I am a wildlife ecologist interested in human influences on animals and their environments. My research spans the autecological - macroecological divide; I use field, genetic, and statistical methods to quantify ecological processes, and more recently project these processes through time using simulations. My ultimate goal is to better understand the predictors of species persistence in varying environments, and produce applied research that engages policy and management.
I've recently concluded my work with Natural Resources Canada as a Research Scientist; I was conducing my postdoctoral research with Dr. Eliot McIntire, where our aim continues to use SpaDES to develop a predictive, and integrative, decision tool for boreal caribou conservation. I am also an adjunct assistant professor at both Wilfrid Laurier University and the University of Victoria, and Associate Editor for the journal Ecology and Evolution.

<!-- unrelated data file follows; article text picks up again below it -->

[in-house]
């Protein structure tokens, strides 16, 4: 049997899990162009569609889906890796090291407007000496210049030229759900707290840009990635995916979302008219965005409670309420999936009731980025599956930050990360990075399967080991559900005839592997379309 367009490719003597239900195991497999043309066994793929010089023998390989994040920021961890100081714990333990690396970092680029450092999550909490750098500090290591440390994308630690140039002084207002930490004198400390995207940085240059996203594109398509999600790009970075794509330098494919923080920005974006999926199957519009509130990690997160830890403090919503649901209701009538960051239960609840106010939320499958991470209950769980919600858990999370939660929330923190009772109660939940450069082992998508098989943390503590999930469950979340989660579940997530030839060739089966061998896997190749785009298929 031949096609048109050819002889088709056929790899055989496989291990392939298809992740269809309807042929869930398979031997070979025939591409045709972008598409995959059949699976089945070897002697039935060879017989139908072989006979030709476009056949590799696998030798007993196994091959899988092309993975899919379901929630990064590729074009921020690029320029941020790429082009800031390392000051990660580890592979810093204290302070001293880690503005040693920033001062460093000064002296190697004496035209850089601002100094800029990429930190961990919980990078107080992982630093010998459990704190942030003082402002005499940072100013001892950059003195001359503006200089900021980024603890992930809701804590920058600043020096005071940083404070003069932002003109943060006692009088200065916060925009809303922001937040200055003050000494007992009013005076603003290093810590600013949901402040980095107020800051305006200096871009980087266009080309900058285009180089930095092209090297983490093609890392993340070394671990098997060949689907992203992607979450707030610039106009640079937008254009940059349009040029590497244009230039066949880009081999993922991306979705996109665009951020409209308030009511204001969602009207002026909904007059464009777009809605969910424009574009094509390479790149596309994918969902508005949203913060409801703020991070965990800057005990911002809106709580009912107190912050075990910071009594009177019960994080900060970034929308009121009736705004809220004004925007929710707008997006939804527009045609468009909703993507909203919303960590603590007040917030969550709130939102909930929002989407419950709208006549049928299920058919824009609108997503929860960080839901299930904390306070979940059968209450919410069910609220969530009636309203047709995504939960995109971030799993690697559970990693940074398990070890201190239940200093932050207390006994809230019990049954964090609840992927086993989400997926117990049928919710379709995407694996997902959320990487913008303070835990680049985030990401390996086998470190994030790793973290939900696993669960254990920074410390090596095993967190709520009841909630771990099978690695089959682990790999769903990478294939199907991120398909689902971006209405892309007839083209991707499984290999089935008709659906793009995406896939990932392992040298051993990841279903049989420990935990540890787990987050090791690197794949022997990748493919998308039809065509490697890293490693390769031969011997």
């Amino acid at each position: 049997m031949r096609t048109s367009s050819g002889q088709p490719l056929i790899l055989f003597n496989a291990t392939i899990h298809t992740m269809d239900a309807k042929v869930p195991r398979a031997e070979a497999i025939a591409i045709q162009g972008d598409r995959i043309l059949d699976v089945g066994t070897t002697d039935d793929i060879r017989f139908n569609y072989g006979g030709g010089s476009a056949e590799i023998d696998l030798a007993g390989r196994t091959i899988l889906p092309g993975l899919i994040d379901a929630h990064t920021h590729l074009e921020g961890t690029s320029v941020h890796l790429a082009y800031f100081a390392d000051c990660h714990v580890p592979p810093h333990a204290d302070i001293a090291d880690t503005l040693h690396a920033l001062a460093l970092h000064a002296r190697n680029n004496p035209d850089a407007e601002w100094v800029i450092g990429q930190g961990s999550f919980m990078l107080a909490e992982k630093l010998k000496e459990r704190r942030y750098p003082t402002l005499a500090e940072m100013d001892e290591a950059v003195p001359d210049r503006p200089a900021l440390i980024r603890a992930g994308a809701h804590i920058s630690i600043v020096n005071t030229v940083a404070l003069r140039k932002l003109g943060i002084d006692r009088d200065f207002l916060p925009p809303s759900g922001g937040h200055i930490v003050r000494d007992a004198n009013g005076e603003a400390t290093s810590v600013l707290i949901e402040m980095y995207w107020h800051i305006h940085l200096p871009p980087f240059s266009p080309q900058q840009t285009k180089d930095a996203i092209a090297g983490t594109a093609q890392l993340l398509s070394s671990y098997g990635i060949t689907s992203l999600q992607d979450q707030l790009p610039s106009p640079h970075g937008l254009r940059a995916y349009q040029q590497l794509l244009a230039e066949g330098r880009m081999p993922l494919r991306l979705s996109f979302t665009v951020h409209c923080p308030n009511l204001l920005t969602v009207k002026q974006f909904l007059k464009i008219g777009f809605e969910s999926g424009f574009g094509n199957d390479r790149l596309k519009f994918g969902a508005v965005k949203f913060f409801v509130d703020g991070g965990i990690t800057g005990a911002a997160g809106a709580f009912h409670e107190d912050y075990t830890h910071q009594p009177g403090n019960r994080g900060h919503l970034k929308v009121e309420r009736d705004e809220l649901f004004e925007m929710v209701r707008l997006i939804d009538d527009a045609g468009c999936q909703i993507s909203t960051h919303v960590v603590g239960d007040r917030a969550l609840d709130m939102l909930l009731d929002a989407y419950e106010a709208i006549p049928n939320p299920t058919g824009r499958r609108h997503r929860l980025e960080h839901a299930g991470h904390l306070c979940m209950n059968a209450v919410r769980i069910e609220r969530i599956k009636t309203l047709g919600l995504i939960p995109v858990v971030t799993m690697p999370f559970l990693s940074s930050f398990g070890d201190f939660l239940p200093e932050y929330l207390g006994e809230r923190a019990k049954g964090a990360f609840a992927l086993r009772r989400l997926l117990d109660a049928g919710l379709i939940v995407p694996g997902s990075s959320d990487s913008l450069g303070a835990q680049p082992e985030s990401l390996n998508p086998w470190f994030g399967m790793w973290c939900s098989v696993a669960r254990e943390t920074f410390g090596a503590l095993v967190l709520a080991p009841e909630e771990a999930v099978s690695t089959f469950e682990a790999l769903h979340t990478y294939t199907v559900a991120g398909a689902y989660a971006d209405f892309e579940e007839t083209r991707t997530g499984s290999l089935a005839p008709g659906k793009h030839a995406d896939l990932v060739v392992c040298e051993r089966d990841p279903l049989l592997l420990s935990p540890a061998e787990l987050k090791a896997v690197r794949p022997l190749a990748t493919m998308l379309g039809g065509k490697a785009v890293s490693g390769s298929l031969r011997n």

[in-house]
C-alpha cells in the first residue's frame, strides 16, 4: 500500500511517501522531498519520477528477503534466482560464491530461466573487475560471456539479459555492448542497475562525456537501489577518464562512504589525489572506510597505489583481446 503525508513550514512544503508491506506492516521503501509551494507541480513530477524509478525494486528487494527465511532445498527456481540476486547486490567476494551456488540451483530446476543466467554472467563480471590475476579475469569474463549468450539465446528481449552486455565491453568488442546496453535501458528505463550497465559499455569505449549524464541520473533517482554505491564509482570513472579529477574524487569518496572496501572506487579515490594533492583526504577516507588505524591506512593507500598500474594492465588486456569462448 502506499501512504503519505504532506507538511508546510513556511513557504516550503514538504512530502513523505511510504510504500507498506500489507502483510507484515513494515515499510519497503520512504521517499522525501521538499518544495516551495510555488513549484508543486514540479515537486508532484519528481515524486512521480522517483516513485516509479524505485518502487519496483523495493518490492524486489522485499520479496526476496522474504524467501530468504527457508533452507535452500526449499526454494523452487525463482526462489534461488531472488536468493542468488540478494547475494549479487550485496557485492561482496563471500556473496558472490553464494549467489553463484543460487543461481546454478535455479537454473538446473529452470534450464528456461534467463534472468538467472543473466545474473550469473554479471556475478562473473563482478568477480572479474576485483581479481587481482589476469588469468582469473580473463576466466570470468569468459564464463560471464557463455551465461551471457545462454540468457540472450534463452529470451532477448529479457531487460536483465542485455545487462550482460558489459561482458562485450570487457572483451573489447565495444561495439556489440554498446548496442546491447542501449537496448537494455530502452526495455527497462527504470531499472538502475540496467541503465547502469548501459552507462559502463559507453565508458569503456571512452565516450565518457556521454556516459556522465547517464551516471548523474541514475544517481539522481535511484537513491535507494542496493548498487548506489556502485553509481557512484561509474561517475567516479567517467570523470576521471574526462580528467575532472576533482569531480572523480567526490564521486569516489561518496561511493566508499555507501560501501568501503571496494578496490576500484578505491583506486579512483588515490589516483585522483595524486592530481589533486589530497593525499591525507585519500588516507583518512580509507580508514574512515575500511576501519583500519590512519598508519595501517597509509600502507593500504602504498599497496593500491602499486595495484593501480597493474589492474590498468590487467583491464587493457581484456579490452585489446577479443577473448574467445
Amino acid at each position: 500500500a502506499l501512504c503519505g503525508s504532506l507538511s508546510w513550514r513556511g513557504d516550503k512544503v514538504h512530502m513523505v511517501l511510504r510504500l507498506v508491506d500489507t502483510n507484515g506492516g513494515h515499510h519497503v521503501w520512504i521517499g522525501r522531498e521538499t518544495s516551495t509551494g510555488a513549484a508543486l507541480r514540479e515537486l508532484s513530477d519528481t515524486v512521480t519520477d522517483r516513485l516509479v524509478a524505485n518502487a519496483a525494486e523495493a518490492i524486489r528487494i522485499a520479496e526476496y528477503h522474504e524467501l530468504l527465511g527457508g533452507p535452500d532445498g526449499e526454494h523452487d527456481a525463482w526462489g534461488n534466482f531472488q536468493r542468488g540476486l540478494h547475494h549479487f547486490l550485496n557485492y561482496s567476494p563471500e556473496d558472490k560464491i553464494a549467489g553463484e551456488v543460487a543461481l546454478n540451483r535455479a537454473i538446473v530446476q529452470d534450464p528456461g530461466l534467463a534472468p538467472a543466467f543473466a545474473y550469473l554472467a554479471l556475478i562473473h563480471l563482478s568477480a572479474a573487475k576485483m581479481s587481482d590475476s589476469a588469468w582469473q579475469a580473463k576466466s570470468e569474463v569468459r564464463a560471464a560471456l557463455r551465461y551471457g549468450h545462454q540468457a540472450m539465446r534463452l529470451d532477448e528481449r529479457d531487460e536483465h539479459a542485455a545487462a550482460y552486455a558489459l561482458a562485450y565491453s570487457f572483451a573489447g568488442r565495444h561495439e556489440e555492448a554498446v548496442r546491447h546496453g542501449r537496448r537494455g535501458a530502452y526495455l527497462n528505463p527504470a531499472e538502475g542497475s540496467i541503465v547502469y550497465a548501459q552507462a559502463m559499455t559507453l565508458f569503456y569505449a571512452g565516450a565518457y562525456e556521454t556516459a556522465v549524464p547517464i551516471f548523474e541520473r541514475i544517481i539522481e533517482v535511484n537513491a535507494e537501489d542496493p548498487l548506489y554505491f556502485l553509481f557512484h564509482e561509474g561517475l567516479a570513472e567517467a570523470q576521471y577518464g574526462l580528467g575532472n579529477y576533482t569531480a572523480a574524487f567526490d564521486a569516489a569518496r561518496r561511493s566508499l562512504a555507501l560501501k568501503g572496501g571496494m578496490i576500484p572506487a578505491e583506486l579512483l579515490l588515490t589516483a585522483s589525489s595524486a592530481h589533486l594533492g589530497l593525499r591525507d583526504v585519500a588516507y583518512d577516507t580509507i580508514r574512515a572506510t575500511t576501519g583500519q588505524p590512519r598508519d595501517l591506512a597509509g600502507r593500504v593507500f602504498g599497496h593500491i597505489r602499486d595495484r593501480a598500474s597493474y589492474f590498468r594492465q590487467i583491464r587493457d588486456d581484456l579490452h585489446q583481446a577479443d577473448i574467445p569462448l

My PhD thesis investigated spatial ecological processes, and conservation practices, in a landscape of high human activity. It studied fisher and other mid-sized carnivores, as models for understanding animal responses to landscape change: "Understanding and sampling spatial ecological process for biodiversity conservation in heterogeneous landscapes". It won three awards for best student presentation at The Wildlife Society, Canadian Society of Ecology and Evolution, and Pacific Ecology and Evolution Conference. It was supported by NSERC, MITACS, and national scholarships from the Canadian Wildlife Federation, Canadian Royal Georgaphical Society, and The Nature Trust.